Tao Ye’s choreographic language is something that you simply haven’t seen before. He explores the notion of synchronicity to an absolutely extreme degree. These performers literally move and breathe as a single organism. There’s one piece that we presented in 2015 as part of Supersense where they were touching one another’s bodies for the entire performance. So they were literally a single entity. But for both of these pieces for Asia TOPA they are separate. He wants us to see that these are individuals performing exactly the same movement and through the most minute of difference in expression to understand how we as individuals exist in the world. And you really do feel that. In the second piece, no 8, he has his performers lying on their backs for the entire performance. He’s bold, he’s daring and he’s a philosopher artist. No question.

The thrill of the challenge

SA We’re enjoying the experience. It’s impossible not to be daunted by the challenge at the same time but really, in our estimation, we cannot go back from this. And that’s the best reward of all. So many of these artists would not have been seen on the Melbourne stage if not for this opportunity and we’ve commissioned so much work. I think there are 20 new works in Asia TOPA and well over half of them have been created specially for the event. That is not how festivals normally work. While there is an inherent risk, there’s also an imperative. Is this not what a festival can be? I’m not going to say ‘should’ be because I think festivals can be many things. But if a festival is about celebration, celebration always throws light on something and I think Asia TOPA is throwing light on something pretty bloody special.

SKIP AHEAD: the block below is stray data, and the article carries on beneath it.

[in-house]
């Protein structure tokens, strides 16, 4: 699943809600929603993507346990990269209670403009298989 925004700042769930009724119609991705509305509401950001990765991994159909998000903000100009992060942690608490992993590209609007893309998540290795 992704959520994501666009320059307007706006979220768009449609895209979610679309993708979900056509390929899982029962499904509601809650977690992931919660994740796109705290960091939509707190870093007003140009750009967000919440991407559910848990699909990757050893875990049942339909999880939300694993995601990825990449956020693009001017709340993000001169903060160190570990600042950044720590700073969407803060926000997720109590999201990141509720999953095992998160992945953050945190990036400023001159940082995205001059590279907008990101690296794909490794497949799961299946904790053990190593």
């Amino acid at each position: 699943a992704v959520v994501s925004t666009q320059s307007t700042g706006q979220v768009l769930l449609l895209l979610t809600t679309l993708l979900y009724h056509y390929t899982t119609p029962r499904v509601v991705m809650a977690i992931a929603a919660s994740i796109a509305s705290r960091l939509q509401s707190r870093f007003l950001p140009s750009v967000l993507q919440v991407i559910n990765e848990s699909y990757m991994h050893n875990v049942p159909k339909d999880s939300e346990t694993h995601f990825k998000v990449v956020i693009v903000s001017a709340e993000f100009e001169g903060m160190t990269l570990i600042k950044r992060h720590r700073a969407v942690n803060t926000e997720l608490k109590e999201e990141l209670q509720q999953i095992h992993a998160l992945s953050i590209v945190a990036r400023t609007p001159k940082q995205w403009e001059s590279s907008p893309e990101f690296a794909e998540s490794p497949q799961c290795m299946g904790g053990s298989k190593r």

For the extensive program visit the Asia TOPA website.

Stephen Armstrong Stephen Armstrong
courtesy Asia TOPA

Kate Ben-Tovim Kate Ben-Tovim
courtesy Asia TOPA

Asia TOPA, Jan-April, various venues, Melbourne

RealTime issue #137 Feb-March 2017 pg.

© Keith Gallasch; for permission to reproduce apply to [email protected]